The Journal of Strength & Conditioning Research recently released a study that compared the effects of six weeks of weightlifting plus traditional heavy resistance training exercises to kettlebell training. The study found that six weeks of weightlifting led to considerably greater improvements in strength compared to those who trained using only kettlebells.
Thirty healthy men were randomly assigned to either a weightlifting or kettlebell group, where they exercised twice a week for six weeks, using relatively comparable movements using the two different pieces of equipment (barbells and kettlebells).
A linear periodization model was used for training; at weeks 1–3 volume was 3 × 6 (kettlebell swings or high pull), 4 × 4 (accelerated swings or power clean), and 4 × 6 (goblet squats or back squats), respectively, and the volume increased during weeks 4–6 to 4 × 6, 6 × 4, and 4 × 6, respectively.
While neither method of training appeared to drastically affect the physical appearance of the participants, the study "indicated that short-term weightlifting and kettlebell training were effective in increasing strength and power."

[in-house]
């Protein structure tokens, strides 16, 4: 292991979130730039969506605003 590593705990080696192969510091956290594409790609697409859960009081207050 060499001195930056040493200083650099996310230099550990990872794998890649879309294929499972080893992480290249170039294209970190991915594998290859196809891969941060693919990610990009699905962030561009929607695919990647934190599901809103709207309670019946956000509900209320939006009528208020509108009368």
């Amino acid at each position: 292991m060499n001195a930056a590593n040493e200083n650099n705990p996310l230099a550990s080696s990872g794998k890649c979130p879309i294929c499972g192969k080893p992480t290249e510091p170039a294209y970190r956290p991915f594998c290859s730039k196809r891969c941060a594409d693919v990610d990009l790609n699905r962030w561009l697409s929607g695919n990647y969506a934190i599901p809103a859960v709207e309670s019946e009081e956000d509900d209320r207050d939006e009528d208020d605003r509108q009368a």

And for those interested in building strength, "the gain in strength using weightlifting movements [high pull, back squat, power clean] was greater than that during kettlebell training." Interestingly, neither method was more effective than the other in terms of increasing the participants' vertical leap, despite the strength gains seen with weightlifting movements.
For the study, the exercises performed by the participants were all multijoint, full-body movements, which makes sense why the two pieces of strength training were compared this way.
While the study found barbell movements to be more effective in building strength, it didn't compare the exercise's effect on participants' metabolic conditioning. Additionally, it is generally difficult to find a kettlebell heavier than 100 pounds, so it's very likely that the kettlebell group was not given a 1:1 opportunity to "max out" to failure in the same way that the weightlifting group was. Kettlebells are often used at higher repetitions than barbells in workouts as well, so replicating the sets and repetitions between the two pieces of equipment might have heavily leaned the strength scales in the barbell's favor.
Do you use kettlebells and barbells in your strength training? Do you find one more effective than the other in building strength?